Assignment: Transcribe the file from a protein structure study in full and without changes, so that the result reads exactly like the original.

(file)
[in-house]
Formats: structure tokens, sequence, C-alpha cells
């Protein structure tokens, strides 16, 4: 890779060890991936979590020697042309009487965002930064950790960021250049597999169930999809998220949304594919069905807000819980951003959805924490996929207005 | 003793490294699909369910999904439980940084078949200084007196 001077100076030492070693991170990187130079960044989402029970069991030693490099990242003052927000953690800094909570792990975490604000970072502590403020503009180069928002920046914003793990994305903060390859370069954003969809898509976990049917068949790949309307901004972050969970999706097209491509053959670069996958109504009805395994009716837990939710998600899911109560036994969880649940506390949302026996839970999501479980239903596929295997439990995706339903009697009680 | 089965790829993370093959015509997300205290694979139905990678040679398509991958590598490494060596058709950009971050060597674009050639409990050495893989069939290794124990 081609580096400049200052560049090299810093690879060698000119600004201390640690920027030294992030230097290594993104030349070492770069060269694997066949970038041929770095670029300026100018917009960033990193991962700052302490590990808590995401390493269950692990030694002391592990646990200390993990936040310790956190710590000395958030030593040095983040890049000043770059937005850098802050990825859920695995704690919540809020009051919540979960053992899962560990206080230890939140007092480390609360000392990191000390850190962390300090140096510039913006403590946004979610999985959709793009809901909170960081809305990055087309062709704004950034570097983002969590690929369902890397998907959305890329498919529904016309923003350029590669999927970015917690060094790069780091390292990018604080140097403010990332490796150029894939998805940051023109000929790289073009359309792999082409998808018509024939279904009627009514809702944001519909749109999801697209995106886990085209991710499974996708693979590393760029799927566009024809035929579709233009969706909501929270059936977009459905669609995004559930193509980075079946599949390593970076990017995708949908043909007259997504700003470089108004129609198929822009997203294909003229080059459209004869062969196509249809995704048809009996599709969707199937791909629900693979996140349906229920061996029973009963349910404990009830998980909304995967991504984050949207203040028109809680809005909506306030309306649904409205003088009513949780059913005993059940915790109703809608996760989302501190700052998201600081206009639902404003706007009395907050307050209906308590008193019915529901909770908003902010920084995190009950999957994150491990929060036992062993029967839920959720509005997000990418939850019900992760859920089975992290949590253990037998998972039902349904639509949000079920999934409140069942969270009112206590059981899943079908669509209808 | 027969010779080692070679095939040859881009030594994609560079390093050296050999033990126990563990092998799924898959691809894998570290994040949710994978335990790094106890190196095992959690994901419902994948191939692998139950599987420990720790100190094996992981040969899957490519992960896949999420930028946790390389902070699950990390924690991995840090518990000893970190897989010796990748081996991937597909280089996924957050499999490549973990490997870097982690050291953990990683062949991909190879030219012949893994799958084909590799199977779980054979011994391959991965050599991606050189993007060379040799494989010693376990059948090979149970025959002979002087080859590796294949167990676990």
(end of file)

[in-house]
Formats: structure tokens, sequence, C-alpha cells
């Protein structure tokens, strides 16, 4: 890779060890991936979590020697042309009487965002930064950790960021250049597999169930999809998220949304594919069905807000819980951003959805924490996929207005 | 003793490294699909369910999904439980940084078949200084007196 001077100076030492070693991170990187130079960044989402029970069991030693490099990242003052927000953690800094909570792990975490604000970072502590403020503009180069928002920046914003793990994305903060390859370069954003969809898509976990049917068949790949309307901004972050969970999706097209491509053959670069996958109504009805395994009716837990939710998600899911109560036994969880649940506390949302026996839970999501479980239903596929295997439990995706339903009697009680 | 089965790829993370093959015509997300205290694979139905990678040679398509991958590598490494060596058709950009971050060597674009050639409990050495893989069939290794124990 081609580096400049200052560049090299810093690879060698000119600004201390640690920027030294992030230097290594993104030349070492770069060269694997066949970038041929770095670029300026100018917009960033990193991962700052302490590990808590995401390493269950692990030694002391592990646990200390993990936040310790956190710590000395958030030593040095983040890049000043770059937005850098802050990825859920695995704690919540809020009051919540979960053992899962560990206080230890939140007092480390609360000392990191000390850190962390300090140096510039913006403590946004979610999985959709793009809901909170960081809305990055087309062709704004950034570097983002969590690929369902890397998907959305890329498919529904016309923003350029590669999927970015917690060094790069780091390292990018604080140097403010990332490796150029894939998805940051023109000929790289073009359309792999082409998808018509024939279904009627009514809702944001519909749109999801697209995106886990085209991710499974996708693979590393760029799927566009024809035929579709233009969706909501929270059936977009459905669609995004559930193509980075079946599949390593970076990017995708949908043909007259997504700003470089108004129609198929822009997203294909003229080059459209004869062969196509249809995704048809009996599709969707199937791909629900693979996140349906229920061996029973009963349910404990009830998980909304995967991504984050949207203040028109809680809005909506306030309306649904409205003088009513949780059913005993059940915790109703809608996760989302501190700052998201600081206009639902404003706007009395907050307050209906308590008193019915529901909770908003902010920084995190009950999957994150491990929060036992062993029967839920959720509005997000990418939850019900992760859920089975992290949590253990037998998972039902349904639509949000079920999934409140069942969270009112206590059981899943079908669509209808 | 027969010779080692070679095939040859881009030594994609560079390093050296050999033990126990563990092998799924898959691809894998570290994040949710994978335990790094106890190196095992959690994901419902994948191939692998139950599987420990720790100190094996992981040969899957490519992960896949999420930028946790390389902070699950990390924690991995840090518990000893970190897989010796990748081996991937597909280089996924957050499999490549973990490997870097982690050291953990990683062949991909190879030219012949893994799958084909590799199977779980054979011994391959991965050599991606050189993007060379040799494989010693376990059948090979149970025959002979002087080859590796294949167990676990």